With near unanimity, my never-Trump friends confess a sense of relief. It could have been worse. They thought it would be worse. A deep apprehension still endures but the international order remains intact and the republic still stands.
Admittedly, this is a low bar. And this is not to deny the insanity, incoherence and sheer weirdness emanating daily from the White House, with which we’ve all come up with our own coping technique. Here’s mine: I simply view President Trump as the Wizard of Oz.
Loud and bombastic. A charlatan. What to do? Ignore what’s behind the curtain. Deal with what comes out in front: the policy, the pronouncements, the actions.
And so far they hang together enough that one can begin to talk plausibly about the normalization of this presidency.
Hence the relief. But there are limitations to the Wizard of Oz approach. Some things do extrude from behind the curtain that are hard to ignore. And here I am not counting the gratuitous idiocies that can, despite their entertainment value, be safely ignored. They are embarrassments, but they don’t materially affect the course of his presidency or of the country. Some weirdnesses, however, do.
Such as, Trump’s late-April pronouncements on South Korea. Being less entertaining, they were vastly underreported. Here’s the context:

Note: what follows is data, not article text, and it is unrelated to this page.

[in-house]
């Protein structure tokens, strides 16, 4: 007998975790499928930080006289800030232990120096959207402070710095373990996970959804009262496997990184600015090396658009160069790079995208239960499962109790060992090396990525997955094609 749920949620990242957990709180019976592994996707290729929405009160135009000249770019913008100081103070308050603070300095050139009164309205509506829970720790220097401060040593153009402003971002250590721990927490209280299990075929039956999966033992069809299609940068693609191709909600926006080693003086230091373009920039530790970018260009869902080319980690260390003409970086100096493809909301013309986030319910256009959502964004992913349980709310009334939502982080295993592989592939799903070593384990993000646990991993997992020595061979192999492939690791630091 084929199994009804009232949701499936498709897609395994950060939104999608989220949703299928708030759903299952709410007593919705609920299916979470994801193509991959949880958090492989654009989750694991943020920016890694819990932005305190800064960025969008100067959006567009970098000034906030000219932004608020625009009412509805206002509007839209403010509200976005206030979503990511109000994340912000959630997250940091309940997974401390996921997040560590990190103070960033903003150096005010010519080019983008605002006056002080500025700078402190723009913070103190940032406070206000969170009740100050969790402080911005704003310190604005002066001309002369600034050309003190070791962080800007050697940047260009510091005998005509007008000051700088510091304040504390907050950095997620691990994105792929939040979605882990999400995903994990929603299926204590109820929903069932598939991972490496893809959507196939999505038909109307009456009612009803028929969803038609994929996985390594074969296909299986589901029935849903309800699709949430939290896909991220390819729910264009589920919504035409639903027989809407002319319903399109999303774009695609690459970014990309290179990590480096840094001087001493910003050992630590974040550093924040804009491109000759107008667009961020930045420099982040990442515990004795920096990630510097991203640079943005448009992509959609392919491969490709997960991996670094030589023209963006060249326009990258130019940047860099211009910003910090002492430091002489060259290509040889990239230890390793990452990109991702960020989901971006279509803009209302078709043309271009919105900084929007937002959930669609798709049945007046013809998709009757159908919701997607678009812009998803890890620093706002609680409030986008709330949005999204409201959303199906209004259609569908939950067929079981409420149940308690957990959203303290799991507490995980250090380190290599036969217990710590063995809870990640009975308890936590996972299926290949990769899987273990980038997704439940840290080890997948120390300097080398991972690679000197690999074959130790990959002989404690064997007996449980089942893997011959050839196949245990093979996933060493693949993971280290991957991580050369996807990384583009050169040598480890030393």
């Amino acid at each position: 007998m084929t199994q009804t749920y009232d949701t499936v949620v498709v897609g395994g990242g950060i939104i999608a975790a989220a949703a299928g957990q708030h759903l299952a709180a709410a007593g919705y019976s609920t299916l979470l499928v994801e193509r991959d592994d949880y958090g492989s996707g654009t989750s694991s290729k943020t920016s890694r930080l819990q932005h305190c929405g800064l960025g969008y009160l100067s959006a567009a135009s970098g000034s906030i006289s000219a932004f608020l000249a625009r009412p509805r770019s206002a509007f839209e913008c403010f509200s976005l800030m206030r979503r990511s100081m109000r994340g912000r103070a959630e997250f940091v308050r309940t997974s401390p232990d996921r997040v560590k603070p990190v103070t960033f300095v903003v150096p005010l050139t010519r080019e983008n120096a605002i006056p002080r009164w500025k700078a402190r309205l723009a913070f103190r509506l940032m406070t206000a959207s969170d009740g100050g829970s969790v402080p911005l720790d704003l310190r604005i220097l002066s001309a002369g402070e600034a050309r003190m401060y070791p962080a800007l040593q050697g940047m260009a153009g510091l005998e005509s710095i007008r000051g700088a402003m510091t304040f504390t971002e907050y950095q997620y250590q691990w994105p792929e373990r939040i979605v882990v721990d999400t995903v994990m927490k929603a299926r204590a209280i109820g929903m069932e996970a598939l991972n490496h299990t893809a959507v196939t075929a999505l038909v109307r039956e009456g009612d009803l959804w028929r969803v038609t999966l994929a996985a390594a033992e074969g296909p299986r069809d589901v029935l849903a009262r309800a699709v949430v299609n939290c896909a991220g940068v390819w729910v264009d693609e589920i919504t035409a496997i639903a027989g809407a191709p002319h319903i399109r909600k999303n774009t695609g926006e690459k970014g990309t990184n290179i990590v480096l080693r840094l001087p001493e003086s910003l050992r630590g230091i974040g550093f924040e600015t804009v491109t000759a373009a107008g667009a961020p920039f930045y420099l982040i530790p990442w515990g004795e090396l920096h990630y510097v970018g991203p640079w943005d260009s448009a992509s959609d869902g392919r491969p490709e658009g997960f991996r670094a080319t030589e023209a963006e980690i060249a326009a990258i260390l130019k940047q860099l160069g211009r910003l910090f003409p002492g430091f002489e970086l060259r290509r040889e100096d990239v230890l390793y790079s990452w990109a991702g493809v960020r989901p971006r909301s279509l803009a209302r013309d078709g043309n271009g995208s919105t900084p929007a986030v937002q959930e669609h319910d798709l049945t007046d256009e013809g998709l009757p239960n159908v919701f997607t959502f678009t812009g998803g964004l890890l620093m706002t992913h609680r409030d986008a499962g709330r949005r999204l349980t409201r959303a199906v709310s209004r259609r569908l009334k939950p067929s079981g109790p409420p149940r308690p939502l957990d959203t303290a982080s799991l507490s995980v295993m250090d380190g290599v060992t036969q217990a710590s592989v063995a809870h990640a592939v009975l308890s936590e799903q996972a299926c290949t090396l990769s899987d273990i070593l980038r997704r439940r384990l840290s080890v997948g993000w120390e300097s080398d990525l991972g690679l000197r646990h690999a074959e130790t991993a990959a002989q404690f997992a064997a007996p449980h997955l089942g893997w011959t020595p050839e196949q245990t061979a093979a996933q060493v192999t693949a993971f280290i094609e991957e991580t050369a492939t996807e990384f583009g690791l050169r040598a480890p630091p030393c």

Trump is orchestrating a worldwide campaign to pressure North Korea on its nukes and missiles. He dispatches (finally) the USS Carl Vinson strike group to Korean waters. Meanwhile, we are working furiously to complete a THAAD anti-missile system in South Korea to intercept North Korean rockets.
At which point, out of the blue, Trump tells Reuters that Seoul will have to pay for the THAAD system. And by the way, that 5-year-old U.S.-South Korea free trade agreement is a disaster and needs to be torn up.
Now, South Korea is in the middle of a highly charged presidential campaign. The pro-American president was recently impeached and is now under indictment. The opposition party is ahead. It is wary of the U.S., accommodating to North Korea and highly negative about installing that THAAD system on its soil.
We had agreed with Seoul that they would provide the land and the infrastructure, and we would pay the $1 billion cost. Without warning, Trump reneges on the deal, saying South Korea will have to foot the bill. This stirs anti-American feeling and gives opposition candidate Moon Jae-in the perfect campaign issue.
So self-defeating was the idea that within three days, national security adviser H.R. McMaster had to walk it all back. But the damage was done. Moon’s campaign feasted. The pro-American party was thrown on its heels. And the very future of THAAD – and a continued united front against Pyongyang under a likely Moon administration – is in doubt.
As for the trade deal, the installation of THAAD has so angered China that it has already initiated an economic squeeze on South Korea. To which Trump would add a trade rupture with the United States.
The South Korean blunder reinforces lingering fears about Trump. Especially because it was an unforced error. What happens in an externally caused crisis? Then, there is no hiding, no guardrails, no cushioning. It’s the wisdom and understanding of one man versus whatever the world has thrown up against us.
What happens when the red phone rings at 3 in the morning?
I’d say: Let it ring. Let the wizard sleep. Forward the call to Defense Secretary Mattis.